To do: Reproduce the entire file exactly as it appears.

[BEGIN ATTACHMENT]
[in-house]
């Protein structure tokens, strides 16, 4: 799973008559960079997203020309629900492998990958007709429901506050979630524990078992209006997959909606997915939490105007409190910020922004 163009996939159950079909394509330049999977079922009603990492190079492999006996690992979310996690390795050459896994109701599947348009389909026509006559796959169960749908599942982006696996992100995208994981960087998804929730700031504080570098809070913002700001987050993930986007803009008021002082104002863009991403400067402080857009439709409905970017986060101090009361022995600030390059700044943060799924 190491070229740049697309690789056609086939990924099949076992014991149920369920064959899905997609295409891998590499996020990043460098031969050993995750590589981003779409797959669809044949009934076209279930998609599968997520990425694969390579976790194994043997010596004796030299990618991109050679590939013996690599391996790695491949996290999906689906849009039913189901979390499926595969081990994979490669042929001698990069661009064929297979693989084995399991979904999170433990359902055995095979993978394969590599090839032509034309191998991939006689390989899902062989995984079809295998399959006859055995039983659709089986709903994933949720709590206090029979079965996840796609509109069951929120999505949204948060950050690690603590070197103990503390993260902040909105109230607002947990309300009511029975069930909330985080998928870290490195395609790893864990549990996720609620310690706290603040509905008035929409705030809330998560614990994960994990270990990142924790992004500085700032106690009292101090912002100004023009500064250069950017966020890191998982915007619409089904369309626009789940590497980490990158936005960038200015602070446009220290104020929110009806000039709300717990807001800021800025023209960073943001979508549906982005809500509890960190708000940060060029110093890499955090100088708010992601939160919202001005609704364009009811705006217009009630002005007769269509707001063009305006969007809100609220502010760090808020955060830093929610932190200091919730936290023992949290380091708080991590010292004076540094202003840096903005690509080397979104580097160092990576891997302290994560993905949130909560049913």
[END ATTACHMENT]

[in-house]
């Protein structure tokens, strides 16, 4: 799973008559960079997203020309629900492998990958007709429901506050979630524990078992209006997959909606997915939490105007409190910020922004 163009996939159950079909394509330049999977079922009603990492190079492999006996690992979310996690390795050459896994109701599947348009389909026509006559796959169960749908599942982006696996992100995208994981960087998804929730700031504080570098809070913002700001987050993930986007803009008021002082104002863009991403400067402080857009439709409905970017986060101090009361022995600030390059700044943060799924 190491070229740049697309690789056609086939990924099949076992014991149920369920064959899905997609295409891998590499996020990043460098031969050993995750590589981003779409797959669809044949009934076209279930998609599968997520990425694969390579976790194994043997010596004796030299990618991109050679590939013996690599391996790695491949996290999906689906849009039913189901979390499926595969081990994979490669042929001698990069661009064929297979693989084995399991979904999170433990359902055995095979993978394969590599090839032509034309191998991939006689390989899902062989995984079809295998399959006859055995039983659709089986709903994933949720709590206090029979079965996840796609509109069951929120999505949204948060950050690690603590070197103990503390993260902040909105109230607002947990309300009511029975069930909330985080998928870290490195395609790893864990549990996720609620310690706290603040509905008035929409705030809330998560614990994960994990270990990142924790992004500085700032106690009292101090912002100004023009500064250069950017966020890191998982915007619409089904369309626009789940590497980490990158936005960038200015602070446009220290104020929110009806000039709300717990807001800021800025023209960073943001979508549906982005809500509890960190708000940060060029110093890499955090100088708010992601939160919202001005609704364009009811705006217009009630002005007769269509707001063009305006969007809100609220502010760090808020955060830093929610932190200091919730936290023992949290380091708080991590010292004076540094202003840096903005690509080397979104580097160092990576891997302290994560993905949130909560049913």